Taken away from his California vacation and dispatched by NUMA Director Admiral Sandecker to the titular iceberg in the North Atlantic, Dirk Pitt takes Dr. Bill Hunnewell to search for the ship before heading to Iceland. The two commandeer a U.S. Coast Guard cutter as a base of operations along the way, which proves fortuitous as the helicopter is low on fuel after a wild goose chase for the iceberg. Finding a way into the ship, they find it burned along with the crew as well as the owner, Kristjan Fyrie who is identified by Hunnewell who worked with him. As they head for Iceland, the two are attacked by a black jet and Hunnewell is mortally wounded while Pitt uses the helicopter to take out the jet before crash landing just off shore. Pitt survives an attempt on his life by two thugs disguised as local Icelandic police before eventually getting to the American consulate in Reykjavik. Sandecker offers to send Pitt back on his vacation, but as he suspects Pitt wants to find who killed him. The Admiral then orders Pitt to get close to Kristjan Fyrie’s twin sister who is now Iceland’s wealthiest person and who has shied away from the working with the U.S. government on a state-of-the-art probe, but Kirsti is engaged to fishing magnate Oskar Rondheim and Pitt decides to play a homosexual so as not to pose a threat to the man. After several escapes with Sandecker and a National Intelligence Agent respectfully, Pitt and Sandecker’s secretary are invited to party at Rondheim’s home which is a trap for several wealthy and politically important men from around the globe so they can die while a cabal of wealth businessmen that include Rondheim and Fyrie play to take over all of Central and South America. Rondheim beats the presumably gay Pitt and leaves him and the others to die in a remote part of Iceland. Pitt is able to find help and save nearly everyone, while in the hospital the head of the National Intelligence Agency swindles Pitt from NUMA to Disneyland so stop a duel assassination of Latin American leaders. Pitt gets revenge on Rondheim and then makes a deal with Fyrie, who had been Rondheim’s puppet after he learned Kirsti was actually Kristjan after a sex change.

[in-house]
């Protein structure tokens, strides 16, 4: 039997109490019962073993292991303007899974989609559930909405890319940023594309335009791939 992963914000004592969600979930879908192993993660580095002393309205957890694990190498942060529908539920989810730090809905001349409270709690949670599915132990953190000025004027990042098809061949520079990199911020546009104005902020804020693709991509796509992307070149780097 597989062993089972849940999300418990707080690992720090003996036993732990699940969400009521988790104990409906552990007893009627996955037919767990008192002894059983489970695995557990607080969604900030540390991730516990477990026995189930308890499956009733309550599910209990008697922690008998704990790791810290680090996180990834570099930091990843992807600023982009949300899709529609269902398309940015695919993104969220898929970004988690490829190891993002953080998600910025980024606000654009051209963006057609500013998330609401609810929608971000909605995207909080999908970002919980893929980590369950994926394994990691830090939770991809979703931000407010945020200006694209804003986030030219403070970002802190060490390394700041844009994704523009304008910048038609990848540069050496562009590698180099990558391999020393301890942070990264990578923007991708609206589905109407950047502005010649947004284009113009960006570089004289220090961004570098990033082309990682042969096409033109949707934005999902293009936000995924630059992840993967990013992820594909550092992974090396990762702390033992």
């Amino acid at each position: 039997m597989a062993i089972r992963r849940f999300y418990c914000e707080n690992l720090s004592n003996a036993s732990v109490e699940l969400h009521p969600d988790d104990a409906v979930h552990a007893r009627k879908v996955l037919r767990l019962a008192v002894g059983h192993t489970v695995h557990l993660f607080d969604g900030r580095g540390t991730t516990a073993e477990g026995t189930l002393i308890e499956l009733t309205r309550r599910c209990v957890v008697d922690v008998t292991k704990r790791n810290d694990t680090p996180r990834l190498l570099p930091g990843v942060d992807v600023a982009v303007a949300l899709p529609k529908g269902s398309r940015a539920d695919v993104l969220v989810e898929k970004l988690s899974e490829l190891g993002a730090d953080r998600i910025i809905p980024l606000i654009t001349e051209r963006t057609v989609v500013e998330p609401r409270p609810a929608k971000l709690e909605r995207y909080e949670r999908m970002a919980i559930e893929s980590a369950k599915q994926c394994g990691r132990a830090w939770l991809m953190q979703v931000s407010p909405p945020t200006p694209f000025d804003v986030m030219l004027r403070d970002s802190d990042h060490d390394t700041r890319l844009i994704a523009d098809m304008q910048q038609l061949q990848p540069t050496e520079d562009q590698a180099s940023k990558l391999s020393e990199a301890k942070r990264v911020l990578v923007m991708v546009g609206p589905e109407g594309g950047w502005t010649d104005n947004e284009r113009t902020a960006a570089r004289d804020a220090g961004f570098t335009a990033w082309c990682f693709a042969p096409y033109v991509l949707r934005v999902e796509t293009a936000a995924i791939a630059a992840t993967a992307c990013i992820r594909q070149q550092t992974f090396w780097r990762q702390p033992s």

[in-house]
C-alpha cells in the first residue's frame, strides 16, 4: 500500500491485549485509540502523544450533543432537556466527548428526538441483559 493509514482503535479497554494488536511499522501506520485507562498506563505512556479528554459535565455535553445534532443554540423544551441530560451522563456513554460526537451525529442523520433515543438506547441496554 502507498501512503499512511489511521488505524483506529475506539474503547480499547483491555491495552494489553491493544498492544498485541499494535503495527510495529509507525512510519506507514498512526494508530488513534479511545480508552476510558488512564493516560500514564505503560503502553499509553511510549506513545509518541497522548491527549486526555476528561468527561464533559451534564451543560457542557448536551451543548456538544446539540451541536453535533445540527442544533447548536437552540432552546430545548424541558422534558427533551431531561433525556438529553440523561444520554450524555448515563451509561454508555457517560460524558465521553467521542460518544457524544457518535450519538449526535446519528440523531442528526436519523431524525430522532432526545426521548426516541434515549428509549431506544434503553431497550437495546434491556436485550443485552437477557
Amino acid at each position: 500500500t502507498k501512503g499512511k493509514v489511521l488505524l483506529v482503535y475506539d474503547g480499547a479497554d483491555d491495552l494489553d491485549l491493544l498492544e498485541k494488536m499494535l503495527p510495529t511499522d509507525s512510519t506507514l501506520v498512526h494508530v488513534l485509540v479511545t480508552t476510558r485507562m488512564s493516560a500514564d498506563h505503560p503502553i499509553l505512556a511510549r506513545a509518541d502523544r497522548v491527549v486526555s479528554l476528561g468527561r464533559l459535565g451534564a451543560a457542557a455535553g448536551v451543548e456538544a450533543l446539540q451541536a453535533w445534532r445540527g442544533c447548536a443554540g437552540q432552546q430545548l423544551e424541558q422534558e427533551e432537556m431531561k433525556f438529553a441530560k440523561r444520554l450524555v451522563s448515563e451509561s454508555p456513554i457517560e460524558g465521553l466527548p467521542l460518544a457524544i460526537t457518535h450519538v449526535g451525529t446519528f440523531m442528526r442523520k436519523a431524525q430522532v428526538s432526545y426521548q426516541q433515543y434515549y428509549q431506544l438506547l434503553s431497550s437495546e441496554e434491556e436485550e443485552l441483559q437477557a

Like The Mediterranean Caper this was a quick paced book, but this time there was a larger cast of characters instead of a tiny one that was present in both Pacific Vortex and Caper. Iceberg improved in narrative flow over its predecessor as well as making the characters a little more rounded, but still the one-dimensional characters were still prevent. While Dirk Pitt wasn’t as big of a…“jerk” as in Caper, he still wasn’t the same character that appears later in the series and what bad qualities he loses from Caper are negated from the over-the-top homosexual clichés that he displays as part of his act. Besides Pitt’s gay act, the transsexual-sex change angle and the misogynistic comments by numerous male characters could be called typical clichés of the mid-1970s but age really badly over the last 40 years. However the biggest hole in the book is the missing of Pitt’s best friend, Al Giordino, a mistake that Cussler never made again.